Research in horses has shown that when young racehorses are subjected to low-to-moderate exercise training on a regular schedule, it results in an upregulation of genes associated with fuel availability to the muscles a few hours before the anticipated exercise bout. Further, genes associated with muscle cell generation and growth, and those associated with antioxidant mechanisms, had altered expression in preparation for the exercise and later recovery. It also appears that mechanisms to clear blood lactate, a key component of fatigue in racehorses, become accustomed to regular training times. These findings suggest that exercise training of equine athletes should ideally be at similar times as the performance tests (races, events, etc.). Of course, the concern of the effect of jet lag and international travel on horses is another area of emerging research.
Horse owners are well aware that mares show seasonal anestrous, a time where they don’t have reproductive estrous cycles, and are long-day breeders. This natural cycle of reproductive activity allows foals to be born in the later spring/early summer when pasture is plentiful and temperatures are warmer. Melatonin production from the pineal gland is decreased as days become longer, which triggers the release of gonadotropin-releasing hormone, which ultimately stimulates the ovarian cycle to restart.
Playing with Light and Horse Management
For racing thoroughbreds with a January 1st birthday, we need to hasten the start of the season by placing mares under about 16 hours of artificial light for 60 days prior to desired breeding. This “trick” was first identified in 1947, but more recent research is finding that keeping pregnant mares under extended lighting results in larger foal weights with shorter gestation lengths, and foals with shorter and finer hair coats. This could be advantageous in terms of prepping weanlings for sale.
All horses – even non-breeding or high performance horses – may also benefit from some changes in their lighting. Horses that are housed in barns are exposed to artificial lights, particularly when it is dark outside, which can cause “chronodisruption,” a significant disturbance of orderly biological rhythms.
It should be noted that all light is not equal, and daylight has ample blue light (with a wavelength of about 465-485 nm) that trigger special photoreceptors of the retina that play a large role in circadian rhythms. Blue lighting also increases production of the hormone prolactin and neurotransmitter serotonin, which can influence mood and behaviour. In contrast, fluorescent or incandescent lighting provide very little of the blue-light wavelength.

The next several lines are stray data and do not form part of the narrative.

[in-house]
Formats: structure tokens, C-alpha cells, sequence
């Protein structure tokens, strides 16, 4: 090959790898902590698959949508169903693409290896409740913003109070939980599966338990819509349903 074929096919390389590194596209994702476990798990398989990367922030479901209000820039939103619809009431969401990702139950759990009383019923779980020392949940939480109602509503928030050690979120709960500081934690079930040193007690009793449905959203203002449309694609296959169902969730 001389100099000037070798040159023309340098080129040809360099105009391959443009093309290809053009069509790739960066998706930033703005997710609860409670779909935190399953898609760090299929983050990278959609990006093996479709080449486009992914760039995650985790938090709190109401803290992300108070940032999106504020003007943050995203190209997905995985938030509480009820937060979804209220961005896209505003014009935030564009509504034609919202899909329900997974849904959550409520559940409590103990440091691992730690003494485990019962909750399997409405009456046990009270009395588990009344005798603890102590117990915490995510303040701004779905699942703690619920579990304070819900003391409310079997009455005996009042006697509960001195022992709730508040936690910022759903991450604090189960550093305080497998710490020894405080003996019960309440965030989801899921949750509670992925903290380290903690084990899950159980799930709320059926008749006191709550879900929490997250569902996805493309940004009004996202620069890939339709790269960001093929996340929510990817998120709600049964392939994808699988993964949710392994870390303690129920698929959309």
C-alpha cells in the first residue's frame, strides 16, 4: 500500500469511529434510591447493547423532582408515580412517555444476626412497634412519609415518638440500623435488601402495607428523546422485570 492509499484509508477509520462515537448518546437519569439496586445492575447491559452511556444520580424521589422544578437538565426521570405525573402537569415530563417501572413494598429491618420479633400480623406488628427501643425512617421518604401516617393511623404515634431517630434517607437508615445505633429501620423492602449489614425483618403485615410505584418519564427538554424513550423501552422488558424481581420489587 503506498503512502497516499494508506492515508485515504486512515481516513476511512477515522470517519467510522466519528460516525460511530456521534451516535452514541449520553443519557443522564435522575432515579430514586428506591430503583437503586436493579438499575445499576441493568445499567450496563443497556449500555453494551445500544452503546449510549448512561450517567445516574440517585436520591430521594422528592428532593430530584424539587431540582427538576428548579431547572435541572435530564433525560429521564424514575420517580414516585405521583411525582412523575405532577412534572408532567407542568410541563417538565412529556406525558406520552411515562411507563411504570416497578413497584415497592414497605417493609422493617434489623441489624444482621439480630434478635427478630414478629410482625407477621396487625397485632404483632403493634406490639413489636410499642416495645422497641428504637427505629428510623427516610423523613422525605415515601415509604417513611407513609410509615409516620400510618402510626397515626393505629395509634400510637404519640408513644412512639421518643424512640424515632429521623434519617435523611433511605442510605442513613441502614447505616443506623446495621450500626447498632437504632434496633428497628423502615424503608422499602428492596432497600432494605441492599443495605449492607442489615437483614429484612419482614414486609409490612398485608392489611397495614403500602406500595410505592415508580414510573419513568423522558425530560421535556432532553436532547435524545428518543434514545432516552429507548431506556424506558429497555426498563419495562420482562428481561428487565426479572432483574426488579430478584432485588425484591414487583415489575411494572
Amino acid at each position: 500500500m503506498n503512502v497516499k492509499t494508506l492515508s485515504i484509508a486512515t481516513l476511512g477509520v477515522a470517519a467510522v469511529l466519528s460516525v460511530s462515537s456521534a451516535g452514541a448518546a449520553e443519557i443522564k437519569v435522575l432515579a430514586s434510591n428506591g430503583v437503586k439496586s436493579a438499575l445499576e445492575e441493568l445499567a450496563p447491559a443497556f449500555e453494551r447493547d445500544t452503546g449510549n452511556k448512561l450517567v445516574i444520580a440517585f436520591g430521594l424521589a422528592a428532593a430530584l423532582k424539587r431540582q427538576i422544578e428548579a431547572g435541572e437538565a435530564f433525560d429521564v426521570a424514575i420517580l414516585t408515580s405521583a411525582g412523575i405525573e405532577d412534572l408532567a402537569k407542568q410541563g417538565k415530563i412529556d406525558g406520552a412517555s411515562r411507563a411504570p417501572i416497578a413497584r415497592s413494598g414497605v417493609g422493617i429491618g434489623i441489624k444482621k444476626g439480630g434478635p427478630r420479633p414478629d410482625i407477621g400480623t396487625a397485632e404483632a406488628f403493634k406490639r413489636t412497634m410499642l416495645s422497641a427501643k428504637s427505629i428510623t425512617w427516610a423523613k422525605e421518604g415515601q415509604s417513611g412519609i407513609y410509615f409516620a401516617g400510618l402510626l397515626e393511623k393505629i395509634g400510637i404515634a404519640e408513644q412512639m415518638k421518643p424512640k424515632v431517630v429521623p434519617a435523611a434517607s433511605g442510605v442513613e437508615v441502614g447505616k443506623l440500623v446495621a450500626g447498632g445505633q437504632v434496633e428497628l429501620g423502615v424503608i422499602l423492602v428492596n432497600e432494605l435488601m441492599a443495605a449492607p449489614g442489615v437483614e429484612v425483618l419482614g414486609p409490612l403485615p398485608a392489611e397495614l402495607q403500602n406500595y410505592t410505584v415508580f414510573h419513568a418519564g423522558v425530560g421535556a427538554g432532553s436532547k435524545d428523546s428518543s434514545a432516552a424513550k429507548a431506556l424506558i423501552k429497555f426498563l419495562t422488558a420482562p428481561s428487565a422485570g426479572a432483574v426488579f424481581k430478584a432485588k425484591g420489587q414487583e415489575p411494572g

Much of Dr. Murphy’s research has focused on the benefits low-intensity blue light stimulation, whereby horses can wear specially-fitted masks with a single eye light diode (Equilume Light Mask). These devices can advance seasonal cycles and influence foal size and hair coat, while allowing horses to remain outside at pasture. Light fixtures for stalls have also since been developed; these blue-lighting systems have user-reported benefits such as decreased stress and behavioral problems, increased milk yield in mares and increased libido in stallions. The lighting may also improve muscle metabolism and feed utilization. Horses that are housed for much of the day without natural light or are disturbed with lights at night may benefit from this blue-light “therapy.”
At night, it is important to avoid disrupting the darkness and melatonin production by using incandescent or fluorescent lights. Of interest is red light (with a wavelength of greater than 620 nm), which can allow visibility, but has only small disruptions to melatonin production. In humans, the use of red lighting at night has been shown to improve athletic performance and brain activity.
Horse owners are already aware of the role of lighting on cyclic activity in broodmares, but emerging research is continuing to show the importance of lighting, darkness, and environmental patterns such as feeding and exercise times on equine health and performance.